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Begins: Sep 1, 2016
Date: Mon, Sep 19th, 2016
Start: San Diego
End: San Diego
Daily Distance: 0
Trip Distance: 358.0
Entry Visits: 2,758
Journal Visits: 9,730
Guestbook Views: 109
Guestbook Entrys: 4
PLANNING NOTES FOR FUTURE HIKERS
First off, you may want to read my previous entry which has trail and water information by section.
At the end of an obscure thru hike I usually like to provide as much planning / notes as I can for future hikers. So here goes.....
The BFT is a neat little trail. I wouldn't say it completely knocked my socks off and blew me away like say the Hayduke or Great Divide Trail did, but I really enjoyed the BFT. For a trail that is mostly forested it kept me interested with its big trees, lots of diversity and lots of thinking about where I was going.
It's a fairly difficult trail. Not difficult in a bad way, but challenging. There's no one specific thing that makes it terribly hard, but a combination of things that make it challenging. There's (almost) no insane bushwhacking or trail so bad you can barely move. The following things come to mind as challenging when a couple or several are combined: When on trail it is many times in poor shape and rarely if ever maintained by anyone. Occasionally a chainsaw crew may come out, but most trail tread is in bad shape and overgrown and vague and narrow. At these times navigation can be a bit challenging. The trail had a surprising amount of elevation change. There were a fair number of climbs from 2,000' to way up. Weather can be a concern in the form of hot, hot days depending on where you hike. The long road section across Hayfork can be demoralizing. So nothing insane, but it ain't no PCT.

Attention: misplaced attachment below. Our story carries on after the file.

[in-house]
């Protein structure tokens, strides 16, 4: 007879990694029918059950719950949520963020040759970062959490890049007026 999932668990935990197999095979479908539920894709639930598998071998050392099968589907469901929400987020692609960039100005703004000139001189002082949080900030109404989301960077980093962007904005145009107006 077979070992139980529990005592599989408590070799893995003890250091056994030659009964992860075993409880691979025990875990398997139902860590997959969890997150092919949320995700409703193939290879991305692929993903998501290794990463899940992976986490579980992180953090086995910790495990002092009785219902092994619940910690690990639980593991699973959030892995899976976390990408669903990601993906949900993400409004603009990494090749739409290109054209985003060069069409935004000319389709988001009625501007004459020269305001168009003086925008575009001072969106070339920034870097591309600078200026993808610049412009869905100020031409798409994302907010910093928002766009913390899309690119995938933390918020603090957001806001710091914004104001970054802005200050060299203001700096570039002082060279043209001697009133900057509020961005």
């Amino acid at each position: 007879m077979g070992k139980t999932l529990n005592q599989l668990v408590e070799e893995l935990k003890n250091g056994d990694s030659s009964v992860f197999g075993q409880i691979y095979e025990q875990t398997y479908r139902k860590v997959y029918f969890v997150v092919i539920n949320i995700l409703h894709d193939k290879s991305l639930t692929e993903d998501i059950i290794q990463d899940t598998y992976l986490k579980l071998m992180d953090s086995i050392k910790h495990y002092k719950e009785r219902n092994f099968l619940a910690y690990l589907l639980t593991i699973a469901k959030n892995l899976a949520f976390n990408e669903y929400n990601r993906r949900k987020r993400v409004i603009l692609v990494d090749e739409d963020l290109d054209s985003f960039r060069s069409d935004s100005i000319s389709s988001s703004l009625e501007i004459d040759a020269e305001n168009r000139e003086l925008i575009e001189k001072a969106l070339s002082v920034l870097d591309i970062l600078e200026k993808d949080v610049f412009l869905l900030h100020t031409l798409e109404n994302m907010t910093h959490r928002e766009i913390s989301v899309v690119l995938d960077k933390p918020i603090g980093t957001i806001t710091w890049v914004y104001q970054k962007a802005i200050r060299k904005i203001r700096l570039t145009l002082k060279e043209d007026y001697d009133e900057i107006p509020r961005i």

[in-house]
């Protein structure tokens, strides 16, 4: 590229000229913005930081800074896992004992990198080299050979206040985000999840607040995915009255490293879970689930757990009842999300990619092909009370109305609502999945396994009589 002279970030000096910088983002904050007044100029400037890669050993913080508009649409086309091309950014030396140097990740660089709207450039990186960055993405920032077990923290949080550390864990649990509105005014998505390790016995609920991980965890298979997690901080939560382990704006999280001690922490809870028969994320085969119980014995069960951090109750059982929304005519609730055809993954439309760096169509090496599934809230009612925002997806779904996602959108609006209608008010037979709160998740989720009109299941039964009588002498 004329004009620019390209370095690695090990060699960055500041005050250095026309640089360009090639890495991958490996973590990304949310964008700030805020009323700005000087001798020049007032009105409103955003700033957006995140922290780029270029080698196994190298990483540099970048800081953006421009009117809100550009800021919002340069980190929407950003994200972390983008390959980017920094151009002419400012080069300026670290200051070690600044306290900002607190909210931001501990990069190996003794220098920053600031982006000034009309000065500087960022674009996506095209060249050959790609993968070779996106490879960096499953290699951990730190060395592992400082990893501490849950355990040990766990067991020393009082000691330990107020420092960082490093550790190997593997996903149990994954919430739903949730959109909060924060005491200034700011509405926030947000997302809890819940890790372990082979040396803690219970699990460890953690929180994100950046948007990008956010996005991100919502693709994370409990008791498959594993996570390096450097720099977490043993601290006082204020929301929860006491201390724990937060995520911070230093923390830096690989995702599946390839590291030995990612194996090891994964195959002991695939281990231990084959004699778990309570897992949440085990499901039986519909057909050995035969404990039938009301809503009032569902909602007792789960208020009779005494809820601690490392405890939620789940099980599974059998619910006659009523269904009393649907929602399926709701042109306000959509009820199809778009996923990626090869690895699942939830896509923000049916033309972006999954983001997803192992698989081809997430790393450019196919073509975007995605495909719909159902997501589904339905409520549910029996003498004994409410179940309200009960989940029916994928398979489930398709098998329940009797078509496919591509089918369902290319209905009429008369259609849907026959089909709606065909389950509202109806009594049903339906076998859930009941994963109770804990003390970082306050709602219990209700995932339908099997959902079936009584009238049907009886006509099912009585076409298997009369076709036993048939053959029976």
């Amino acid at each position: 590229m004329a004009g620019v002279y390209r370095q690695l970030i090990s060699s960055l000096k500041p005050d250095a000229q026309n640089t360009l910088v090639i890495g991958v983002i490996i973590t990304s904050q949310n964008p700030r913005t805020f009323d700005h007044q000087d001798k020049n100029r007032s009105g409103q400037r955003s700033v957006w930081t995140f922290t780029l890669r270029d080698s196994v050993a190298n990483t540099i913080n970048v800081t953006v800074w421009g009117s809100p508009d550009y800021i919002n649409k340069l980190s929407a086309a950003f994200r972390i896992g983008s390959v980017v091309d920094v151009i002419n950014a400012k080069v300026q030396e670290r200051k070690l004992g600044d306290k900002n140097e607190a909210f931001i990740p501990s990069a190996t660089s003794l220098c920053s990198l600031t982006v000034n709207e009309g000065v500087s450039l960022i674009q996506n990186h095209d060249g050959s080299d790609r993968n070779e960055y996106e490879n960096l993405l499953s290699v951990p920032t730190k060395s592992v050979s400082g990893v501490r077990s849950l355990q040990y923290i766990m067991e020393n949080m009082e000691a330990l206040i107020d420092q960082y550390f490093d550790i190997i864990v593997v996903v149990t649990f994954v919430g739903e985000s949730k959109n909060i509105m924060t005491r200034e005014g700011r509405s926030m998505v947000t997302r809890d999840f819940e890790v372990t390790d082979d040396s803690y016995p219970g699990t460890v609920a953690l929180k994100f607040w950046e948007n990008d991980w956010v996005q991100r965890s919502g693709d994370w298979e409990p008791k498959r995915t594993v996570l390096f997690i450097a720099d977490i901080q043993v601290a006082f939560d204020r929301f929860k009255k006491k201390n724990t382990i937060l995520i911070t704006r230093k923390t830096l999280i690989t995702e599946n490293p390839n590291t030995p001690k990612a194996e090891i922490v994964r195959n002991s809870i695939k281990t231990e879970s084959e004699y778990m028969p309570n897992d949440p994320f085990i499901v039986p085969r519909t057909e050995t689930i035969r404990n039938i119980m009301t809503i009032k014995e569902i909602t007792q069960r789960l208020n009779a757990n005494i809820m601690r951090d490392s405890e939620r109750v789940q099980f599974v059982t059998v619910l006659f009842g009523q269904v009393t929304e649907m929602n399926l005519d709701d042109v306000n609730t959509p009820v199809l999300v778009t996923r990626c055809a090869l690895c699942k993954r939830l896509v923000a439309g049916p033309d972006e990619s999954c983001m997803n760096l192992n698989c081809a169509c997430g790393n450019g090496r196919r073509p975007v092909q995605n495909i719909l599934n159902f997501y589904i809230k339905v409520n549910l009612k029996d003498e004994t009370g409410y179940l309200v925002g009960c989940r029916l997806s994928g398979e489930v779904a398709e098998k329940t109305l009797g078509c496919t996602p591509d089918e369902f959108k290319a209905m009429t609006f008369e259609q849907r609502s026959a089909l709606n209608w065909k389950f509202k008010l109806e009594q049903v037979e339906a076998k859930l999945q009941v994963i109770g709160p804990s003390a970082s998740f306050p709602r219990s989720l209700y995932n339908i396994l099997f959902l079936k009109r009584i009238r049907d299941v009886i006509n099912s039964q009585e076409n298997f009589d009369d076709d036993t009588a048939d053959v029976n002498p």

I learned to judge a sections difficulty by the amount of trail versus dirt roads. If there was a lot of trail then I knew it would be slow and hard. If there were a lot of dirt roads then I knew it would be fast and easier. There is a lot of elevation change, but overall I felt like trail vs dirt road had the biggest impact on difficulty. The overwhelming majority of dirt roads were completely desolate and I rarely saw vehicles while hiking. There is almost no pavement on the BFT except leaving Crescent City and the long stretch around Hayfork. Cross country (or sections with obliterated trail) sections are fairly limited and usually reasonably easy to navigate.
MAPS, TRAIL NOTES, GPS:
So this one is the most perplexing to me. The BFT maps are 60k with 100' contour lines. This is very high level and reasonably useless to navigate with. Sure, if you are on a trail, then they are fine, but as soon as you are actually misplaced the maps are way too high level to find yourself. I really don't understand why they aren't at a more detailed level, like maybe 35k. Every other trail that is similar in difficulty has maps at this level (i.e., Hayduke, GET, PNT and so on). The maps are very pretty and do show all of the side trails which is nice, but I really think they are too high level.